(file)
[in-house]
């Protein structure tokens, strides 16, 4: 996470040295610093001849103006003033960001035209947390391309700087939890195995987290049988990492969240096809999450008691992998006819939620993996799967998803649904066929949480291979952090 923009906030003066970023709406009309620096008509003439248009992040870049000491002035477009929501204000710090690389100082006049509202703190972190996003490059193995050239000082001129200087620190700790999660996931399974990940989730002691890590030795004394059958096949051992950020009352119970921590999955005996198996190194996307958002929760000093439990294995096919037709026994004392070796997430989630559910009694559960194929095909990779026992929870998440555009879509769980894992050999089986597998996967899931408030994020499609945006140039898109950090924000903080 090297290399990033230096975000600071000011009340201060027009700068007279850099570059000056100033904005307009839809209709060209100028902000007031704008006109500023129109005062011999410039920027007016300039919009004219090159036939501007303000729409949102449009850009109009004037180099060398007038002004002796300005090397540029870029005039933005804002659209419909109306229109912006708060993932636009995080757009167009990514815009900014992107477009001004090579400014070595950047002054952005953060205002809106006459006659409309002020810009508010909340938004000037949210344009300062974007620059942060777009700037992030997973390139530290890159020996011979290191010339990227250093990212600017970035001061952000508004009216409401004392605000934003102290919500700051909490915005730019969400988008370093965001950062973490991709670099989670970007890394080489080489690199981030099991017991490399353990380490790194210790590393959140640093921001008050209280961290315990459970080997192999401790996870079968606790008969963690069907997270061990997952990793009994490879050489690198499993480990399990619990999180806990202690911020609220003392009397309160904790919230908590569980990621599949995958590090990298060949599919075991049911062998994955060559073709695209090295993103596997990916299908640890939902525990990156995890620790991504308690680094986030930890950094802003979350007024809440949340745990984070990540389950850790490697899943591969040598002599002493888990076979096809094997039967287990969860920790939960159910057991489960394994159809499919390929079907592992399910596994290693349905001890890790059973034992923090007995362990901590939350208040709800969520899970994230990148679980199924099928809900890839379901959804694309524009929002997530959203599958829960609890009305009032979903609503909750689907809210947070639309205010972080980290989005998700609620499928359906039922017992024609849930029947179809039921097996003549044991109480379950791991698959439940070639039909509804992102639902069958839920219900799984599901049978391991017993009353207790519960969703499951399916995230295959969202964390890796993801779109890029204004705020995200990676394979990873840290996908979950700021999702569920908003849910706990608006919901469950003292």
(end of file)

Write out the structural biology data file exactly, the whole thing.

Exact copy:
[in-house]
């Protein structure tokens, strides 16, 4: 996470040295610093001849103006003033960001035209947390391309700087939890195995987290049988990492969240096809999450008691992998006819939620993996799967998803649904066929949480291979952090 923009906030003066970023709406009309620096008509003439248009992040870049000491002035477009929501204000710090690389100082006049509202703190972190996003490059193995050239000082001129200087620190700790999660996931399974990940989730002691890590030795004394059958096949051992950020009352119970921590999955005996198996190194996307958002929760000093439990294995096919037709026994004392070796997430989630559910009694559960194929095909990779026992929870998440555009879509769980894992050999089986597998996967899931408030994020499609945006140039898109950090924000903080 090297290399990033230096975000600071000011009340201060027009700068007279850099570059000056100033904005307009839809209709060209100028902000007031704008006109500023129109005062011999410039920027007016300039919009004219090159036939501007303000729409949102449009850009109009004037180099060398007038002004002796300005090397540029870029005039933005804002659209419909109306229109912006708060993932636009995080757009167009990514815009900014992107477009001004090579400014070595950047002054952005953060205002809106006459006659409309002020810009508010909340938004000037949210344009300062974007620059942060777009700037992030997973390139530290890159020996011979290191010339990227250093990212600017970035001061952000508004009216409401004392605000934003102290919500700051909490915005730019969400988008370093965001950062973490991709670099989670970007890394080489080489690199981030099991017991490399353990380490790194210790590393959140640093921001008050209280961290315990459970080997192999401790996870079968606790008969963690069907997270061990997952990793009994490879050489690198499993480990399990619990999180806990202690911020609220003392009397309160904790919230908590569980990621599949995958590090990298060949599919075991049911062998994955060559073709695209090295993103596997990916299908640890939902525990990156995890620790991504308690680094986030930890950094802003979350007024809440949340745990984070990540389950850790490697899943591969040598002599002493888990076979096809094997039967287990969860920790939960159910057991489960394994159809499919390929079907592992399910596994290693349905001890890790059973034992923090007995362990901590939350208040709800969520899970994230990148679980199924099928809900890839379901959804694309524009929002997530959203599958829960609890009305009032979903609503909750689907809210947070639309205010972080980290989005998700609620499928359906039922017992024609849930029947179809039921097996003549044991109480379950791991698959439940070639039909509804992102639902069958839920219900799984599901049978391991017993009353207790519960969703499951399916995230295959969202964390890796993801779109890029204004705020995200990676394979990873840290996908979950700021999702569920908003849910706990608006919901469950003292």